One of the things that the process of culturizing memetics will do is help illuminate what is truly crucial to evolution and what is just biological details. If it succeeds in doing this, memetics may provide new insight to biological evolution, by studying evolution itself outside of the medium of biology where it was first empirically studied. If understanding of biological evolution is demonstrably enhanced through our exploration and our thinking in memetics, then this would be another type of verification that memetics might be more than just the dream of philosopher kings and queens.

>>I'm not so sure about the Lamarckian aspect you mentioned. Yes Jake,
apparent Lamarckism of course. But if we accept Dawkin's concept that memes are replicating ideas then clusters of memes will adapt to survive in new environments. Harrises, that in the process of expressing the 'moving meme', who migrated to a hot, tropical Australia in 1909 had to incorporate memes from existing settlers who had survived - memes that would have been quite different from those that kin folk who had gone to Canada would have replicated from the Canadians around them.

But I can't see how this should be a Larmarckian process. When Dawkins was introducing the meme in his book "The Selfish Gene" (p 206) he wrote about the replicator "achieving evolutionary change at a rate which leaves the old gene panting far behind." So it's the merging of memes that we are seeing in the Antipodes and in the northern wastes of new found lands. Memes once useful in 19th century Victorian England could have been fatal. Traits like self-confidence, assertiveness, and individuality that society would have frowned upon, on the other hand Jake, would have encouraged survival. Extremely rapid evolution as Dawkins suggests perhaps but hardly Lamarckian.<<

The way I understand Lamark's thinking, put in terms of our modern understanding of genetics - It would be where alterations in the phenotype (the expression) that ocur within the selective environment translate into alterations in the genotype (the replicator). If I become a body builder and bulk up before I reproduce, and that excess muscle mass becomes expressed into my genotype and then passed on to my offspring, that would be Lamarkian. It doesn't happen in biology.

I don't know whether it happens in culture. I only pose the question that it might. Do we really alter the memes that we replicate, or are our acts of "creativity" just a happenstance selective recombinations of memes that were already there to begin with? Is blind variation and selective retention in culture - still just as blind as it was in biology? I am not offering an answer right now - and part of it is because I am not sure that I have one.

>>Your comment that "Memes and genes form "alliances"", was a breakthrough for
me. I had never put the two together like this. It moved my thinking ahead by a quantum leap - and your contribution to the development of my ideas is a vivid example of precisely why I joined the <> list. Jake, you've given me there another angle from which to examine characteristics of family folk going back many years. Thank you. <<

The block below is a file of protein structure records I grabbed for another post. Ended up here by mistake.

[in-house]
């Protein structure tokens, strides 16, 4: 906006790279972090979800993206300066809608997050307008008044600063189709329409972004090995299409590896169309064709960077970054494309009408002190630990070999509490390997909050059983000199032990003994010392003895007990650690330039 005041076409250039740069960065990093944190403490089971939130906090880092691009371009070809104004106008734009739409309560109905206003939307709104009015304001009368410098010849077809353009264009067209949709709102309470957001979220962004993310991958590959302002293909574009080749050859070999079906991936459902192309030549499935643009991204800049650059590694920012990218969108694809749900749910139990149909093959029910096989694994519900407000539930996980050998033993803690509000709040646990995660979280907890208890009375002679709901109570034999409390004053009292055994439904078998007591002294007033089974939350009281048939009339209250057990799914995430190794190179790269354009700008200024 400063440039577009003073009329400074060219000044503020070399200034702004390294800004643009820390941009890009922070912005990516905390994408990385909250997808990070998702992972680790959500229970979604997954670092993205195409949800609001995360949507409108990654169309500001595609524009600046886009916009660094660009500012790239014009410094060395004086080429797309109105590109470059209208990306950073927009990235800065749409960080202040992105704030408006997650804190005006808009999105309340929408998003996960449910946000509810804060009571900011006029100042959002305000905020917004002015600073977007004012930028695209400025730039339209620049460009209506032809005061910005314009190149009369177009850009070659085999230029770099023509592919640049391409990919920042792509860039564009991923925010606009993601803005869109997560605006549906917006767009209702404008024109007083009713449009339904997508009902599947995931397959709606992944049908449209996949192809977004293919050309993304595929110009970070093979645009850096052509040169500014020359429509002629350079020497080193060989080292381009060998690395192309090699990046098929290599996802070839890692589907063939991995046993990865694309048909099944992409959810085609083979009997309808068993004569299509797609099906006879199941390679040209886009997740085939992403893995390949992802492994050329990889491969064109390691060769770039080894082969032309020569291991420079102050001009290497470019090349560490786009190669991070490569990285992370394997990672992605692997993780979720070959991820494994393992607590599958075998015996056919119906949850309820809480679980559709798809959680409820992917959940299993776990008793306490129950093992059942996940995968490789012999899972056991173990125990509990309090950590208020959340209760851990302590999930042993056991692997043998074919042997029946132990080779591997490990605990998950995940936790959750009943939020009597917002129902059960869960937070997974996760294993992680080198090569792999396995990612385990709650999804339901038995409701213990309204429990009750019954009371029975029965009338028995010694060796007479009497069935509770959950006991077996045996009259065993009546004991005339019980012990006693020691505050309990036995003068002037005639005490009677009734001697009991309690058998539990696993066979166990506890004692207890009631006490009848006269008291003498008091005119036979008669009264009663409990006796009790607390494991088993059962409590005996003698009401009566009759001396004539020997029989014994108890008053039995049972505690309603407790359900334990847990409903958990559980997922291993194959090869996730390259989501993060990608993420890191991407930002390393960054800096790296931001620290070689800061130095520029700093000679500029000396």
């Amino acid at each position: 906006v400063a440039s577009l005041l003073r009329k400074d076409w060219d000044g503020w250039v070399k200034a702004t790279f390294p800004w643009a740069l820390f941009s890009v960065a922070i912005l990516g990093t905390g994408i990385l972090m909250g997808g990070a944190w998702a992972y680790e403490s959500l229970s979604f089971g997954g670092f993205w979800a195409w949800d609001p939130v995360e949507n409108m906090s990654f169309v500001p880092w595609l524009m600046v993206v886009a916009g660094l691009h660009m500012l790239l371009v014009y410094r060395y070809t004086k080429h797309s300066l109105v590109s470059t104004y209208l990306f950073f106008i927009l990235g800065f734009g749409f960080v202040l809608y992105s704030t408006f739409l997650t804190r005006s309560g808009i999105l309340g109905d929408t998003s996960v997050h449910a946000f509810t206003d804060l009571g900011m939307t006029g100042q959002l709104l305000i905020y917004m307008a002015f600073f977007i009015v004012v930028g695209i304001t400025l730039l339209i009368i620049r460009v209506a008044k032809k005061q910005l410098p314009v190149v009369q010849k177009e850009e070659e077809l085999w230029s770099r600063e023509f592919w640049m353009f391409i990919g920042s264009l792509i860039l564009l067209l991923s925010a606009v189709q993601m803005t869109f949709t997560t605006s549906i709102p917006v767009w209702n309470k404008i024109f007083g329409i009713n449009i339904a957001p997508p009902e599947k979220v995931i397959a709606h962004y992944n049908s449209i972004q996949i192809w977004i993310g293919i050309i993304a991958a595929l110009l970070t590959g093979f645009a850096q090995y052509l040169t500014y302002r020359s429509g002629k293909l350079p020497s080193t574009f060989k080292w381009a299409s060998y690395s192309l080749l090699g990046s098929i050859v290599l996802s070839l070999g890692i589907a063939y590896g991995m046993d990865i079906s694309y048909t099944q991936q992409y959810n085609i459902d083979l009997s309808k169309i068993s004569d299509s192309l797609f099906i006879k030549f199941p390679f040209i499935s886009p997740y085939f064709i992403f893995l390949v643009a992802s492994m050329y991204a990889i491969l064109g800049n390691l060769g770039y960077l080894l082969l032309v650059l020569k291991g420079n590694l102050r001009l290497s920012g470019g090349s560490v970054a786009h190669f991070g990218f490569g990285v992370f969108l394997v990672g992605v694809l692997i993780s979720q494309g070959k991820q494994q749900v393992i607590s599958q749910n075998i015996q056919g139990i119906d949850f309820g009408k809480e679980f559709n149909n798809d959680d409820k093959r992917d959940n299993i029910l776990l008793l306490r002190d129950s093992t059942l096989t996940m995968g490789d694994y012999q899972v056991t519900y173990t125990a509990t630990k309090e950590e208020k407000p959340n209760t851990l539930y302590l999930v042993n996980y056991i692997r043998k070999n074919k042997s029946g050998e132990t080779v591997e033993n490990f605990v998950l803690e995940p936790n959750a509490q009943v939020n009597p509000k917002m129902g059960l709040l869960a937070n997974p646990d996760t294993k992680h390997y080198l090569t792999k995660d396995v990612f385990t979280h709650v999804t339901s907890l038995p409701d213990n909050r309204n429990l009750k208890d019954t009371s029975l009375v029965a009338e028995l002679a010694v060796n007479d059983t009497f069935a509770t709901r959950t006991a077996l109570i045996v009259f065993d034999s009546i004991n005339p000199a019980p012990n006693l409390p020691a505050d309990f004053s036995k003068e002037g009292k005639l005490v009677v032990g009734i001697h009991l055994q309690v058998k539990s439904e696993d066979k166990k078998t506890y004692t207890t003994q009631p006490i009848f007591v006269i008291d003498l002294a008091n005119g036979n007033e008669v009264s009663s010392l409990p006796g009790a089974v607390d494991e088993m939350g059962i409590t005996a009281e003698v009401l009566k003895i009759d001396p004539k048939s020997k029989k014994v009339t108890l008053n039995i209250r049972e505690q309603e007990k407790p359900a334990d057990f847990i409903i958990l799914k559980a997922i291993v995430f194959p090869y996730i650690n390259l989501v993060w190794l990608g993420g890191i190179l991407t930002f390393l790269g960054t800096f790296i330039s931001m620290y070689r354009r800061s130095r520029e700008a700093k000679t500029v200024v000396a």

If you have read anything about the Minnesota twins studies, I think meme/gene alliances can probably explain all of the "erie coincidences" that those researchers kept running into. Twins separated at birth - wearing highly similar clothing, naming their children the same names, having their houses arranged in a similar fashion and so forth. Part of the explanation may be our own selective perception - we tend to notice the erie coincidences far more quickly than the many not-so-erie differences. And while I do not think that explains the "erie coincidences" fully, I think the rest of the explanation can be found in memetics.

Most of these twins - even though they may have even lived in completely different socio-economic classes in different parts of the country, or occassionally even in different countries, most of them still encountered largely the same partially homogenized culture that permeates all westernized nations.

Culturally, America (and thus to some extent western Europe) is almost everywhere now. So not only did these twins have the same genes, they probably encountered local societies that had many interesting cultural similarities that we now almost take for granted. What would be more interesting would be to study twins separated at birth - one of which was raised in Waco Texas, and the other in Beijing China. Or one of which was raised in New York City, and the other in a hunter gatherer tribe in the heart of Australia. I bet the "erie coincidences" become far less. Unfortunately the opportunities for these types of studies are probably dwindling.